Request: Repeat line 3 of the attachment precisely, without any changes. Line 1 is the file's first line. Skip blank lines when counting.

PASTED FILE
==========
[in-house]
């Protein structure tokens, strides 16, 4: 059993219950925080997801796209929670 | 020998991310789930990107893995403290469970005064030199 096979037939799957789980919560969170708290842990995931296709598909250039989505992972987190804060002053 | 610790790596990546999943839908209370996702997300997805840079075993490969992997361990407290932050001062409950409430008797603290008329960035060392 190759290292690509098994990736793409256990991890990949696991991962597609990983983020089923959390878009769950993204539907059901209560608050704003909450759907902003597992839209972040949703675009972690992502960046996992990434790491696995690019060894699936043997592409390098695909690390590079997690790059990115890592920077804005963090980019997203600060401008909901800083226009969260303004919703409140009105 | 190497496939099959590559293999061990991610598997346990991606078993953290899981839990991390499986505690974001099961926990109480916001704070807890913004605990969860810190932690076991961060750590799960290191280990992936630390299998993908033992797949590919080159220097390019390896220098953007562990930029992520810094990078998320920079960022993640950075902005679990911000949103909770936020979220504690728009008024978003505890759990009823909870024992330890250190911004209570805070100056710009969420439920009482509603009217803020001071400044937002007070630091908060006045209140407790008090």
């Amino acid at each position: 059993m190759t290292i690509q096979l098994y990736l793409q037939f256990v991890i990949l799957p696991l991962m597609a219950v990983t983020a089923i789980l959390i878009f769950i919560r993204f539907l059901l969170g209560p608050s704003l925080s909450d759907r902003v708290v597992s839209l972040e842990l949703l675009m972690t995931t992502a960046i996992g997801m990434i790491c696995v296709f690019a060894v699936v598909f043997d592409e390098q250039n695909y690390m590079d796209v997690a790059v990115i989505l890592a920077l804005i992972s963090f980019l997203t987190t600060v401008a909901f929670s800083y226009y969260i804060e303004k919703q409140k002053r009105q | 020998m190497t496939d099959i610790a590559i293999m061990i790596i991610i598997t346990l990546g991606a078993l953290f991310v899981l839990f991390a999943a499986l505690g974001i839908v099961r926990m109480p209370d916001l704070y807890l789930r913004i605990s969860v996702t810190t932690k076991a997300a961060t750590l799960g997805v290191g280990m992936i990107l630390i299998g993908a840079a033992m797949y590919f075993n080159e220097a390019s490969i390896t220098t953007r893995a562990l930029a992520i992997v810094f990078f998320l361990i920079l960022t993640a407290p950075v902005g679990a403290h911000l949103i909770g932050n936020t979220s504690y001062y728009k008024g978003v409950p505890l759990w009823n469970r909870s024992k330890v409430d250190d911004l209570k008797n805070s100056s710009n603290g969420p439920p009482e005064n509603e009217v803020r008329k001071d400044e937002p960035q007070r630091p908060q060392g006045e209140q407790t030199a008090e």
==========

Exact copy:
């Amino acid at each position: 059993m190759t290292i690509q096979l098994y990736l793409q037939f256990v991890i990949l799957p696991l991962m597609a219950v990983t983020a089923i789980l959390i878009f769950i919560r993204f539907l059901l969170g209560p608050s704003l925080s909450d759907r902003v708290v597992s839209l972040e842990l949703l675009m972690t995931t992502a960046i996992g997801m990434i790491c696995v296709f690019a060894v699936v598909f043997d592409e390098q250039n695909y690390m590079d796209v997690a790059v990115i989505l890592a920077l804005i992972s963090f980019l997203t987190t600060v401008a909901f929670s800083y226009y969260i804060e303004k919703q409140k002053r009105q | 020998m190497t496939d099959i610790a590559i293999m061990i790596i991610i598997t346990l990546g991606a078993l953290f991310v899981l839990f991390a999943a499986l505690g974001i839908v099961r926990m109480p209370d916001l704070y807890l789930r913004i605990s969860v996702t810190t932690k076991a997300a961060t750590l799960g997805v290191g280990m992936i990107l630390i299998g993908a840079a033992m797949y590919f075993n080159e220097a390019s490969i390896t220098t953007r893995a562990l930029a992520i992997v810094f990078f998320l361990i920079l960022t993640a407290p950075v902005g679990a403290h911000l949103i909770g932050n936020t979220s504690y001062y728009k008024g978003v409950p505890l759990w009823n469970r909870s024992k330890v409430d250190d911004l209570k008797n805070s100056s710009n603290g969420p439920p009482e005064n509603e009217v803020r008329k001071d400044e937002p960035q007070r630091p908060q060392g006045e209140q407790t030199a008090e």